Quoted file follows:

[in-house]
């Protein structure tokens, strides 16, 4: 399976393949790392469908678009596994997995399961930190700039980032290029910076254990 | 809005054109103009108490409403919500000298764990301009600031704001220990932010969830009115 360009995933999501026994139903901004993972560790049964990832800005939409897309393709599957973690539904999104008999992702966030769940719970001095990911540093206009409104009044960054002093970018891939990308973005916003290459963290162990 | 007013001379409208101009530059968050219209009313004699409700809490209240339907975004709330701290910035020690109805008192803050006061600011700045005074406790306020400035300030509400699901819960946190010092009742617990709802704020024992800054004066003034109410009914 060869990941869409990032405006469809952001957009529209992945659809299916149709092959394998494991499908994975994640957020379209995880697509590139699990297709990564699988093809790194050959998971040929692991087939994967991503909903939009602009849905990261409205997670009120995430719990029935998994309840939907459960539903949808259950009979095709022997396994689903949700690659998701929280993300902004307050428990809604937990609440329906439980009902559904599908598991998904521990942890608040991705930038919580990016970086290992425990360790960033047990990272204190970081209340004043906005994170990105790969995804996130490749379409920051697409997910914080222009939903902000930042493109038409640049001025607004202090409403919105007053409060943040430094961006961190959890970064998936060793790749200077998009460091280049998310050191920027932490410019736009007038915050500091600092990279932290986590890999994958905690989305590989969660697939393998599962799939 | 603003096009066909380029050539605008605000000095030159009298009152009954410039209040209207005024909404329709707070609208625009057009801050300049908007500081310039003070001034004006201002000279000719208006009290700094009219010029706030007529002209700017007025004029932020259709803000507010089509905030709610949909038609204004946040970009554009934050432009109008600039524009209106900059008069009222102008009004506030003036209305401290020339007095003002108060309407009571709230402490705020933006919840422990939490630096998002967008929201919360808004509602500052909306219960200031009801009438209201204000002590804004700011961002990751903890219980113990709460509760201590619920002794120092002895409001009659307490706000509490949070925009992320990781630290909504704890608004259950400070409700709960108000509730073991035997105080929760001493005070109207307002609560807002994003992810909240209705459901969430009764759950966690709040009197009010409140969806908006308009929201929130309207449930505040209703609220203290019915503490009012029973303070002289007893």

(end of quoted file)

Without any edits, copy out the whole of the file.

[in-house]
């Protein structure tokens, strides 16, 4: 399976393949790392469908678009596994997995399961930190700039980032290029910076254990 | 809005054109103009108490409403919500000298764990301009600031704001220990932010969830009115 360009995933999501026994139903901004993972560790049964990832800005939409897309393709599957973690539904999104008999992702966030769940719970001095990911540093206009409104009044960054002093970018891939990308973005916003290459963290162990 | 007013001379409208101009530059968050219209009313004699409700809490209240339907975004709330701290910035020690109805008192803050006061600011700045005074406790306020400035300030509400699901819960946190010092009742617990709802704020024992800054004066003034109410009914 060869990941869409990032405006469809952001957009529209992945659809299916149709092959394998494991499908994975994640957020379209995880697509590139699990297709990564699988093809790194050959998971040929692991087939994967991503909903939009602009849905990261409205997670009120995430719990029935998994309840939907459960539903949808259950009979095709022997396994689903949700690659998701929280993300902004307050428990809604937990609440329906439980009902559904599908598991998904521990942890608040991705930038919580990016970086290992425990360790960033047990990272204190970081209340004043906005994170990105790969995804996130490749379409920051697409997910914080222009939903902000930042493109038409640049001025607004202090409403919105007053409060943040430094961006961190959890970064998936060793790749200077998009460091280049998310050191920027932490410019736009007038915050500091600092990279932290986590890999994958905690989305590989969660697939393998599962799939 | 603003096009066909380029050539605008605000000095030159009298009152009954410039209040209207005024909404329709707070609208625009057009801050300049908007500081310039003070001034004006201002000279000719208006009290700094009219010029706030007529002209700017007025004029932020259709803000507010089509905030709610949909038609204004946040970009554009934050432009109008600039524009209106900059008069009222102008009004506030003036209305401290020339007095003002108060309407009571709230402490705020933006919840422990939490630096998002967008929201919360808004509602500052909306219960200031009801009438209201204000002590804004700011961002990751903890219980113990709460509760201590619920002794120092002895409001009659307490706000509490949070925009992320990781630290909504704890608004259950400070409700709960108000509730073991035997105080929760001493005070109207307002609560807002994003992810909240209705459901969430009764759950966690709040009197009010409140969806908006308009929201929130309207449930505040209703609220203290019915503490009012029973303070002289007893």